Thanks to CAWS, for the first time in a long time, Jack is living in a house.
Jack was pulled from a local shelter, right in the heart of the Salt Lake Valley. When I went in to see him, he was so shut down. He just hoped I would leave him alone and refused to make eye contact with me. I promised him I wouldn't nor couldn't leave him there. CAWS did not hesistate to help him and made immediate plans for him to go straight to the vet. The first photo is when we were waiting for the vet to see us that first day.
For the first two days, Jack had to be carried just about everywhere (and he was 48 1/2 pounds of skin and bones). He was so shut down. His first bath was a complete disaster and I finally had to climb in the tub with him, jeans and all. The water was filthy and he smelled like skunk. The next day he got another bath that went slightly better and I managed to get some soap on him. He was also coated in ticks. I cannot count how many ticks I pulled off of him the first night and after a tick treatment, I was finding dead ticks everywhere. The scabs are still healing.
Over the next few days, Jack slowly started to settle. The first time I saw him get up on his own and take a few steps was when he met Elise. For everything going on with him, seeing a little four year old girl made him happy. He started whining, then thought about it and slowly stood up, went over, and gave her a sweet little lick on her arm. As he settled, I started bribing him with stinky treats to get him in and out of the house. The first couple of days he slept a lot and in between naps would roll around on the grass.
X-rays revealed that Jack has been shot twice. He has a bb in his abdomen area as well as buckshot buried in his front leg. The vet thought he might have a broken pelvis, but the radiologist feels it is not. However he does have absolutely horrible hips and his right hip is bone on bone and hardly in the socket at all. And for whatever reason, he has very limited range of motion in his left front leg as well.
Jack will need two hip surgeries and these aren't just little surgeries. Each hip will require a Femoral Head Osteotomy, where the head and neck of the femur are removed. I'm not even sure how much these surgeries run, but they are not easy nor cheap. He will have one surgery and then recovery and then the other and then recovery. The entire process is expected to take about 12 weeks.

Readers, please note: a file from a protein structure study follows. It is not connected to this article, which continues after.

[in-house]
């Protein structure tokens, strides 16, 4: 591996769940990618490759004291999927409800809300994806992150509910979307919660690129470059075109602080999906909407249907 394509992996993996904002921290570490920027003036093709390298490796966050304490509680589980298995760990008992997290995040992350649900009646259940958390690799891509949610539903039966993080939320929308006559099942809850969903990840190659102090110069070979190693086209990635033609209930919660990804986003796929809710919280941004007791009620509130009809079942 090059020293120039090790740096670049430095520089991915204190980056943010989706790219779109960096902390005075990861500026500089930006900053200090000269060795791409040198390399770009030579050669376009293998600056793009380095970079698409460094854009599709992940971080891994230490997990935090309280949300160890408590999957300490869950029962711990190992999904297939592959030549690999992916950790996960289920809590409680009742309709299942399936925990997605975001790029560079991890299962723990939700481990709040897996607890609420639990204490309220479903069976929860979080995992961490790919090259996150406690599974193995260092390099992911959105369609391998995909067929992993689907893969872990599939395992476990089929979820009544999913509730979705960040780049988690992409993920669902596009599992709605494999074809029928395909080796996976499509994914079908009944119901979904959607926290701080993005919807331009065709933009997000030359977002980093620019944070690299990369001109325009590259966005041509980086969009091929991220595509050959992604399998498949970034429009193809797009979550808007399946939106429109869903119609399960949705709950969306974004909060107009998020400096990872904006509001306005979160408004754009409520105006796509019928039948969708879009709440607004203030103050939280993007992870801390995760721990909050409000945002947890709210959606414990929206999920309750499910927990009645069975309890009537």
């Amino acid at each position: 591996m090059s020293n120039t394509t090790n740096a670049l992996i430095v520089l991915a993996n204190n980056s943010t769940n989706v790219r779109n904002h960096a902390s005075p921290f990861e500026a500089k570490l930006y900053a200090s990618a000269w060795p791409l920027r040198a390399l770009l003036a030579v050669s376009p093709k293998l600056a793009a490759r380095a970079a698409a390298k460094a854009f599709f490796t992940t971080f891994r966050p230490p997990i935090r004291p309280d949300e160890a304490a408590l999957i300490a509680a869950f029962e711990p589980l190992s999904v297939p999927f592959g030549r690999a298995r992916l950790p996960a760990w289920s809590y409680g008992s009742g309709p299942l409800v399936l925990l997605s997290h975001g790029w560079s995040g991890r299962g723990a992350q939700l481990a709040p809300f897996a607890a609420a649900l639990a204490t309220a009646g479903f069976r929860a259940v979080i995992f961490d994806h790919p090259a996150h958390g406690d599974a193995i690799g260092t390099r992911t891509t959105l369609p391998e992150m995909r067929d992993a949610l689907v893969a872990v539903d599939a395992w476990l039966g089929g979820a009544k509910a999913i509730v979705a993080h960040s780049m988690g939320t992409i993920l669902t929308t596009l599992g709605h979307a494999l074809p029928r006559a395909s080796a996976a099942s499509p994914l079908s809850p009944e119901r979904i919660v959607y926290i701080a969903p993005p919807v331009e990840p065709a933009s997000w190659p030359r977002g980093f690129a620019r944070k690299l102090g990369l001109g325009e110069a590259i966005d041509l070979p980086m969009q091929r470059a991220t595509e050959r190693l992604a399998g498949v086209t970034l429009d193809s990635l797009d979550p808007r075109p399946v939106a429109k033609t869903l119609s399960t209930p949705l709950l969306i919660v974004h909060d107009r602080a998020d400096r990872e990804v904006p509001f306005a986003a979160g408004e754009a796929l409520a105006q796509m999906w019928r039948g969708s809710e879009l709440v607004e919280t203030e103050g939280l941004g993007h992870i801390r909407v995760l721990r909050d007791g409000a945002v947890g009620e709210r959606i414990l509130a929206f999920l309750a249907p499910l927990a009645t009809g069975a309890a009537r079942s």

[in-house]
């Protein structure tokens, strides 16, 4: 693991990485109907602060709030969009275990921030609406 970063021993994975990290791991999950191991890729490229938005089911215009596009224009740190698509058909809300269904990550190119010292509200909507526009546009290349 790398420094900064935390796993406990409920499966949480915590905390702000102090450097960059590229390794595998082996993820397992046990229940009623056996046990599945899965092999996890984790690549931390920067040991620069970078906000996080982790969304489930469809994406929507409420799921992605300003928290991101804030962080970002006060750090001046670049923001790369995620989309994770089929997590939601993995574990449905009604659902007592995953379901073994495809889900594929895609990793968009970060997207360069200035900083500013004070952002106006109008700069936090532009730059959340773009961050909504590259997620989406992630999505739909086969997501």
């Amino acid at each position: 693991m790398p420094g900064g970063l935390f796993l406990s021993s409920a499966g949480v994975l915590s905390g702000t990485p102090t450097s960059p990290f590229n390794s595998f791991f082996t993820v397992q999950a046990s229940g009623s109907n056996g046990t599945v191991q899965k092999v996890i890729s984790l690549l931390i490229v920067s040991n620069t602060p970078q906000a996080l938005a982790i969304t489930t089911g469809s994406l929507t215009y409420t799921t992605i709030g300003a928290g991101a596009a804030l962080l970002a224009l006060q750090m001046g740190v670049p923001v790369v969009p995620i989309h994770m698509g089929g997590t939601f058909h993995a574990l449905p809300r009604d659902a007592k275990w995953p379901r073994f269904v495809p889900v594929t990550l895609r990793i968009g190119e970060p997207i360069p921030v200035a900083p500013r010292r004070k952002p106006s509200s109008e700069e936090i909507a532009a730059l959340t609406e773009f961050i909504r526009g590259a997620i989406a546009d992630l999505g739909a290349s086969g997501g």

As we wait for the first surgery, Jack is on multiple pain meds. He tries to run around the yard and sometimes tries to get the other dogs to play with him. It is so bittersweet, as even though he is obviously happy, I cannot fanthom the pain he is still in as his whole back end is wobbly and stiff.
In preparation for his long recovery and physical therapy, Jack was just groomed. His coat is in such rough shape, even that will take awhile to improve, but he was so sweet. The groomer was amazing with him and didn't push him and I think he sort of liked the pampering.
Most of all, Jack is an absolute angel of a foster dog. He has loved every person he has met and once he realizes other dogs are okay and aren't going to hurt him, he likes them too. I have no doubt he once had a family as he is house trained and while he likes everybody he meets, Elise is his favorite. Just this morning he greeted her with a little kiss on her arm.
Jack's journey to a new life and his multiple surgeries are just a small part of the lifesaving work CAWS does. That's one of the most amazing things about CAWS, Jack's story is one of handfuls of awe inspiring and inspirational stories that CAWS is involved with on a yearly basis. They can only continue to do it through donations. Every donation, no matter how small, made to Strut Your Mutt is a cornerstone of this fundraising.